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Loosen the grip of teacher unions on policy

Gov.-elect (Michelle Lujan) Grisham recently announced her 31-member team charged with overhauling the state education initiatives instigated by Gov. (Susana) Martinez’s administration. Six of those team members are to be New Mexico teacher union executives.

As they begin their deliberations, I would hope they could all agree the purpose of our public schools is to educate children. Therefore, everything about our schools – how they are staffed, funded and organized to fulfill their mission – should be decided with the best interests of children in mind.

Good teachers should be encouraged and properly compensated, while ineffective teachers should be removed from the classroom. Excellent young teachers should not be laid off while their mediocre colleagues with greater seniority are retained. Parents of children in failing schools should have the right to freely transfer their children to better-performing schools. Charter schools and non-traditional programs should be encouraged and supported so long as programs are meeting educational objectives. Seniority and education credit-based compensation for teachers should be revised to provide incentives for excellence in the classroom. Where public schools are clearly failing, education vouchers for parents should be considered to facilitate alternative public or private programs.

All these steps are in the best interests of children, and yet each and every one is opposed by teacher unions. Unions are not in the business of advocating for the interests of children; rather, they represent the job-related interests of teachers and their own self-perpetuating membership interests. These interests are simply not the same as those of our children.

Teacher unions have been given a prominent role in influencing educational reforms in New Mexico as political payback for the unions’ in-the-trenches manpower and the huge sums invested in getting Democratic candidates elected. Teacher union political contributions are decidedly one-sided, with 95 percent going toward Democratic candidates.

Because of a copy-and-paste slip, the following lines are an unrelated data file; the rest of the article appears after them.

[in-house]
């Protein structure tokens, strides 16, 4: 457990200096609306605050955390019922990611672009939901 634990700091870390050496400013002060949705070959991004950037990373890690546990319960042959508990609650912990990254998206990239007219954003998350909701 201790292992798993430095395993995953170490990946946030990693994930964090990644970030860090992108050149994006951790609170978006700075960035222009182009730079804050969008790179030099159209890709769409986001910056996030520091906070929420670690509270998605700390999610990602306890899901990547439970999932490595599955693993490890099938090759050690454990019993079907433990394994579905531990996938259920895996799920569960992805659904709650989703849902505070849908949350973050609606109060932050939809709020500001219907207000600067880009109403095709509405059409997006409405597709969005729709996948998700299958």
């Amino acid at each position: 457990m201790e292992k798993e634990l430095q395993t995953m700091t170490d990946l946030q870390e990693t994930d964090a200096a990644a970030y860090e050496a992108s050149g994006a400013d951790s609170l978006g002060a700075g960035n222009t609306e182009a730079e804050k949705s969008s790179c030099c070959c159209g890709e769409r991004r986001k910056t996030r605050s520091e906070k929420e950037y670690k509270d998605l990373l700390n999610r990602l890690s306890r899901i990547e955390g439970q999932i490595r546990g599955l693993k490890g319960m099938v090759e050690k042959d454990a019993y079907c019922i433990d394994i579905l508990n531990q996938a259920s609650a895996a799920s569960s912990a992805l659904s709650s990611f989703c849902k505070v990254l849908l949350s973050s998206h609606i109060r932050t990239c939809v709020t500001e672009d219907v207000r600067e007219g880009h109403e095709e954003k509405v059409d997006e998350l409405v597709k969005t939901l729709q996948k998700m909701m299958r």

The union influence is not restricted to the state level, however. Albuquerque school board members have been highly dependent upon union support and have largely accommodated union wishes. At the federal level, teacher unions spend more in support of their chosen candidates then any other organizational entity.

The Democratic Party has always prided itself, and rightfully so, as the champion of the working man, minorities and the under-privileged. While many of its initiatives clearly support this constituency, they have failed them miserably in the field of education. It is the very initiatives that teacher unions most oppose that would directly benefit, and in many cases lift, this population out of poverty, if they were allowed to be implemented.

The other members of the governor-elect review team were not identified, but let’s hope that they included solid representation of classroom teachers and principals from our A-rated school districts of Los Alamos, Rio Rancho, Logan Municipal, etc. These are the districts that are thriving and their success stories should be leveraged for the benefit of the state as a whole. Let’s also not forget the boots-on-the-ground staff of our current Public Education Department who have produced one of the most highly rated state plans in support of the federal Every Student Succeeds Act requirements. Parents, including those of special education students, deserve a place at the table, as does the business community and, yes, the average taxpayer who will be expected to foot the bill for whatever is decided.

A final plea to our newly elected governor: Let’s not throw the baby out with the bath water. New Mexico has made measurable progress in improving student performance. Allowing teacher unions to have undue influence in undoing what has proven to be successful is a disservice to all New Mexicans.

Alan Hill has worked for the North Carolina Department of Education, as well as in an education capacity for both Apple and an Indiana non-profit.

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